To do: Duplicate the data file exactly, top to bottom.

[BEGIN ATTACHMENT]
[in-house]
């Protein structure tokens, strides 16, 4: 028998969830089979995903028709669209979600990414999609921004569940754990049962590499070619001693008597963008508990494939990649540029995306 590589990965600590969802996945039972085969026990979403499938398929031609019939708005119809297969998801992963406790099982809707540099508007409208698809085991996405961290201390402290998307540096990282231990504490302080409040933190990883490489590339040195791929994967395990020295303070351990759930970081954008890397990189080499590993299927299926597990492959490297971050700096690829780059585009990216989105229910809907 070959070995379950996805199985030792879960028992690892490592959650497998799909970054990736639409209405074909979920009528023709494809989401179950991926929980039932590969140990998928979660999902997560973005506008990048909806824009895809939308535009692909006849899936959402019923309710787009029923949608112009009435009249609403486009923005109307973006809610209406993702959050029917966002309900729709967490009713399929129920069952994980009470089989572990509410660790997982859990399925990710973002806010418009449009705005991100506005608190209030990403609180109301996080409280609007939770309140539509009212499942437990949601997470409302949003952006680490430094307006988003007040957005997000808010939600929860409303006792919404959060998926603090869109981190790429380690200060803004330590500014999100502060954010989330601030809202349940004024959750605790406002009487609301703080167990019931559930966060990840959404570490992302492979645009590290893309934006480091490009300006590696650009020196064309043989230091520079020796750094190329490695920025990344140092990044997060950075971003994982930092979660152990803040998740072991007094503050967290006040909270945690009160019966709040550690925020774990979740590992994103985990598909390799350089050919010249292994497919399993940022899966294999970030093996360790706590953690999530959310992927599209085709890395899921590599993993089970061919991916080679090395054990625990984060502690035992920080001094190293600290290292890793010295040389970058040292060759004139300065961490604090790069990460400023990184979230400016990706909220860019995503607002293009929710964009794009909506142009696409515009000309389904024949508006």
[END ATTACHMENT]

[in-house]
């Protein structure tokens, strides 16, 4: 028998969830089979995903028709669209979600990414999609921004569940754990049962590499070619001693008597963008508990494939990649540029995306 590589990965600590969802996945039972085969026990979403499938398929031609019939708005119809297969998801992963406790099982809707540099508007409208698809085991996405961290201390402290998307540096990282231990504490302080409040933190990883490489590339040195791929994967395990020295303070351990759930970081954008890397990189080499590993299927299926597990492959490297971050700096690829780059585009990216989105229910809907 070959070995379950996805199985030792879960028992690892490592959650497998799909970054990736639409209405074909979920009528023709494809989401179950991926929980039932590969140990998928979660999902997560973005506008990048909806824009895809939308535009692909006849899936959402019923309710787009029923949608112009009435009249609403486009923005109307973006809610209406993702959050029917966002309900729709967490009713399929129920069952994980009470089989572990509410660790997982859990399925990710973002806010418009449009705005991100506005608190209030990403609180109301996080409280609007939770309140539509009212499942437990949601997470409302949003952006680490430094307006988003007040957005997000808010939600929860409303006792919404959060998926603090869109981190790429380690200060803004330590500014999100502060954010989330601030809202349940004024959750605790406002009487609301703080167990019931559930966060990840959404570490992302492979645009590290893309934006480091490009300006590696650009020196064309043989230091520079020796750094190329490695920025990344140092990044997060950075971003994982930092979660152990803040998740072991007094503050967290006040909270945690009160019966709040550690925020774990979740590992994103985990598909390799350089050919010249292994497919399993940022899966294999970030093996360790706590953690999530959310992927599209085709890395899921590599993993089970061919991916080679090395054990625990984060502690035992920080001094190293600290290292890793010295040389970058040292060759004139300065961490604090790069990460400023990184979230400016990706909220860019995503607002293009929710964009794009909506142009696409515009000309389904024949508006």